SC. The Social Impact of Judiciary

(Image used for illustrative purpose only)
While in school, we were taught that judiciary is the third pillar of any democracy. Thanks to the vision of those learned leaders, the checks and balances within the system is helping India tide over a major challenge of bringing about changes in our social ecosystem. Through the Supreme Court, the judiciary has been able to take some bold decisions and bring about changes that will have far-reaching changes in Indian society and move with times.

September 2018 will go down in history when the Judiciary sat on driver’s seat of social change and drove it successfully. Directing the Legislature and Executive on Aadhar, recognizing the rights of LGBT community, rights of women to enter Sabarimala Temple, reservation in promotion for SC/ST government employees, quashing of adultery as a criminal offence, etc. were all essentially the responsibilities of Legislature and Executive but delivered well by Judiciary.

Earlier, the Triple Talaq issue and SC’s verdict on its constitutional invalidity bore well on the coordination between Executive and Judiciary, though some do question urgency shown by bringing the ordinance in this regard. The forthcoming SC judgement on Ram Janmabhumi will an acid test on the relationship between these three pillars. The polarised political environment is expected to be further affected by it.

True, the Legislature and Executive have not been able to fulfil their constitutional responsibilities. They have been seized by things more important to them. Retain power or get into power, depending upon which side of political dispensation they belong to. These individuals do not seem to have time for constitutional responsibilities what they were chosen in the first place. Thanks God that we have an efficient Judiciary. Else, it could have been the similar experience as of some other countries where military or a dictator seized the opportunity. The fourth pillar of any democracy, the media, has not been able to successfully deliver on their responsibilities well too. Call it the competitive pressures or the lure of making a fast buck or their very existence depending upon country’s Executive, the media in India has largely failed on citizens’ expectations.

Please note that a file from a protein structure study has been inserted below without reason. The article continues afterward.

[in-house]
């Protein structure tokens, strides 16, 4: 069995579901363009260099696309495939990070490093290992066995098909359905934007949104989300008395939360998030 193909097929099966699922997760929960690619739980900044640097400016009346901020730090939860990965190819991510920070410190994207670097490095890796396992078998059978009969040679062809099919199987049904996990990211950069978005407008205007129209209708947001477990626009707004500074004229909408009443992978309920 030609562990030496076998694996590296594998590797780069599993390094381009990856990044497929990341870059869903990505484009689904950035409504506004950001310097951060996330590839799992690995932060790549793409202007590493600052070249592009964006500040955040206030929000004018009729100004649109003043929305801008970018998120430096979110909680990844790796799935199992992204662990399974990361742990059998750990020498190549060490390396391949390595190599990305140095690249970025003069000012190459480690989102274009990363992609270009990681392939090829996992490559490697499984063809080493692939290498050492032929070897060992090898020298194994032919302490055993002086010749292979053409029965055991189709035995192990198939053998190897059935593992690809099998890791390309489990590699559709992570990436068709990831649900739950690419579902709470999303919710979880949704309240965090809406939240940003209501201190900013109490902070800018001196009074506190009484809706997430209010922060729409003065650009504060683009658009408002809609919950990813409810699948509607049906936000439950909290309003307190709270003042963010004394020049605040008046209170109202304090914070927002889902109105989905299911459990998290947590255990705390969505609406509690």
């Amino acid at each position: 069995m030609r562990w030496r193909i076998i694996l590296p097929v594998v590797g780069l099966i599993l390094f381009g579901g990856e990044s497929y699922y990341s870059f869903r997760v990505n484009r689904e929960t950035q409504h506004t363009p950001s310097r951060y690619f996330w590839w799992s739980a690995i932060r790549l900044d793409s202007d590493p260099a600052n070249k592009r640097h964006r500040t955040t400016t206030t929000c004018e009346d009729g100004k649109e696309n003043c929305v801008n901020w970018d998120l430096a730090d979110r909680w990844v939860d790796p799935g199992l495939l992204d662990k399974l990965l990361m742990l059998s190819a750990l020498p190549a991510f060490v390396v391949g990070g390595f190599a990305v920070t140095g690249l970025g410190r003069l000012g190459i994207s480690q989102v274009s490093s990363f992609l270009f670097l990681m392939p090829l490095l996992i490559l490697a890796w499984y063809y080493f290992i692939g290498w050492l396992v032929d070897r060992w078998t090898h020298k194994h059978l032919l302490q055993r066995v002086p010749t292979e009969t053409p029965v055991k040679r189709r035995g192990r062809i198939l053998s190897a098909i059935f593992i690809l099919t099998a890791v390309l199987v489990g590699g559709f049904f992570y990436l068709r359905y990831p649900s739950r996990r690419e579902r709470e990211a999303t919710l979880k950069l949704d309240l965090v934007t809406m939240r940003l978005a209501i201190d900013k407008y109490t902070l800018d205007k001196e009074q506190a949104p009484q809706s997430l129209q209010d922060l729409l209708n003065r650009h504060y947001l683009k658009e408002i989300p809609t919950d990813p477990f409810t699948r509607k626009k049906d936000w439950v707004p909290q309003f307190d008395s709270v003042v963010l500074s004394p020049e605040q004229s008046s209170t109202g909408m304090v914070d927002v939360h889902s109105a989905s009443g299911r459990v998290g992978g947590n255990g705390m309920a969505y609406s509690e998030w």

Hope that the recent judgements of Supreme Court sound a wake-up call to Legislature, Executive and Media in India. For, their myopic view about their responsibilities may make the Judiciary more powerful than necessary leading to different set of challenges for India. Remember that power corrupts, and absolute power corrupts absolutely.

The buck, as usual, would stop at the voters. The teeming millions have shown maturity in the past on their choices on who is right for running world’s largest democracy. It is time that they do it again. And they will need to do it independently rising above the political din around them. Difficult but a job that must be done if we need to leave behind a better lndia for coming generations.